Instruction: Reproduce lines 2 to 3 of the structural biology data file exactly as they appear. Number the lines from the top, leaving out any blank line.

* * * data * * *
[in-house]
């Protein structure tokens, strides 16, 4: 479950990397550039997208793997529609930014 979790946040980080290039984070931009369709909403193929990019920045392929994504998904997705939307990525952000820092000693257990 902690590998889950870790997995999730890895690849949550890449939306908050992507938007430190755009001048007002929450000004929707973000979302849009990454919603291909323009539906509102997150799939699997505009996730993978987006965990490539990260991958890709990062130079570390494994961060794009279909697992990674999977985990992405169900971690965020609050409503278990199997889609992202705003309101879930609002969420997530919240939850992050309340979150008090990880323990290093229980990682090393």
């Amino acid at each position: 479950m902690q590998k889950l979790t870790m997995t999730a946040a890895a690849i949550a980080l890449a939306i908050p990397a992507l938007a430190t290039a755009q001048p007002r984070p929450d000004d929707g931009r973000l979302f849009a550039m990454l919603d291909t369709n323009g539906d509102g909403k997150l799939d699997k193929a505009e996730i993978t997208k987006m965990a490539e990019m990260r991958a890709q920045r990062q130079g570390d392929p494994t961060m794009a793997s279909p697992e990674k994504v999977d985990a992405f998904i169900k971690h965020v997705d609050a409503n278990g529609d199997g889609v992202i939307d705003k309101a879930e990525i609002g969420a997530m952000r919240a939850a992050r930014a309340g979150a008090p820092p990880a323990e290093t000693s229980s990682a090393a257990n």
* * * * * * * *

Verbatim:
């Protein structure tokens, strides 16, 4: 479950990397550039997208793997529609930014 979790946040980080290039984070931009369709909403193929990019920045392929994504998904997705939307990525952000820092000693257990 902690590998889950870790997995999730890895690849949550890449939306908050992507938007430190755009001048007002929450000004929707973000979302849009990454919603291909323009539906509102997150799939699997505009996730993978987006965990490539990260991958890709990062130079570390494994961060794009279909697992990674999977985990992405169900971690965020609050409503278990199997889609992202705003309101879930609002969420997530919240939850992050309340979150008090990880323990290093229980990682090393």
């Amino acid at each position: 479950m902690q590998k889950l979790t870790m997995t999730a946040a890895a690849i949550a980080l890449a939306i908050p990397a992507l938007a430190t290039a755009q001048p007002r984070p929450d000004d929707g931009r973000l979302f849009a550039m990454l919603d291909t369709n323009g539906d509102g909403k997150l799939d699997k193929a505009e996730i993978t997208k987006m965990a490539e990019m990260r991958a890709q920045r990062q130079g570390d392929p494994t961060m794009a793997s279909p697992e990674k994504v999977d985990a992405f998904i169900k971690h965020v997705d609050a409503n278990g529609d199997g889609v992202i939307d705003k309101a879930e990525i609002g969420a997530m952000r919240a939850a992050r930014a309340g979150a008090p820092p990880a323990e290093t000693s229980s990682a090393a257990n």